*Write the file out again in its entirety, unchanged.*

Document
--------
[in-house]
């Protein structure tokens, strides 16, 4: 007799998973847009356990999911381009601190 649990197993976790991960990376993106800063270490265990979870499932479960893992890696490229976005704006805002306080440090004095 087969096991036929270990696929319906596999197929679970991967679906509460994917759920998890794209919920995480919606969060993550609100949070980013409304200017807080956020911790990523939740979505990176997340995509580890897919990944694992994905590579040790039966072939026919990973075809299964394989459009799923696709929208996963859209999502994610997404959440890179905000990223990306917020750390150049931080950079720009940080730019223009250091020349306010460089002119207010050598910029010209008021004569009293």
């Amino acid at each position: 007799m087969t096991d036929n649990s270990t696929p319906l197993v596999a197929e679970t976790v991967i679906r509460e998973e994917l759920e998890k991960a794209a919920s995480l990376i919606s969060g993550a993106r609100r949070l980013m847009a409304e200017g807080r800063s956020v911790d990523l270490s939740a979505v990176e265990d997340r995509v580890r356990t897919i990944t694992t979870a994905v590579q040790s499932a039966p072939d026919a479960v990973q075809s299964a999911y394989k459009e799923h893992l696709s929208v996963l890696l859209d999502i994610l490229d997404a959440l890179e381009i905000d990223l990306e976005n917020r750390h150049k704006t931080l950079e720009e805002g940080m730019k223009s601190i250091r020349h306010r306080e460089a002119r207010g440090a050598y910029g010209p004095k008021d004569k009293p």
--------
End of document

[in-house]
């Protein structure tokens, strides 16, 4: 007799998973847009356990999911381009601190 649990197993976790991960990376993106800063270490265990979870499932479960893992890696490229976005704006805002306080440090004095 087969096991036929270990696929319906596999197929679970991967679906509460994917759920998890794209919920995480919606969060993550609100949070980013409304200017807080956020911790990523939740979505990176997340995509580890897919990944694992994905590579040790039966072939026919990973075809299964394989459009799923696709929208996963859209999502994610997404959440890179905000990223990306917020750390150049931080950079720009940080730019223009250091020349306010460089002119207010050598910029010209008021004569009293």
């Amino acid at each position: 007799m087969t096991d036929n649990s270990t696929p319906l197993v596999a197929e679970t976790v991967i679906r509460e998973e994917l759920e998890k991960a794209a919920s995480l990376i919606s969060g993550a993106r609100r949070l980013m847009a409304e200017g807080r800063s956020v911790d990523l270490s939740a979505v990176e265990d997340r995509v580890r356990t897919i990944t694992t979870a994905v590579q040790s499932a039966p072939d026919a479960v990973q075809s299964a999911y394989k459009e799923h893992l696709s929208v996963l890696l859209d999502i994610l490229d997404a959440l890179e381009i905000d990223l990306e976005n917020r750390h150049k704006t931080l950079e720009e805002g940080m730019k223009s601190i250091r020349h306010r306080e460089a002119r207010g440090a050598y910029g010209p004095k008021d004569k009293p």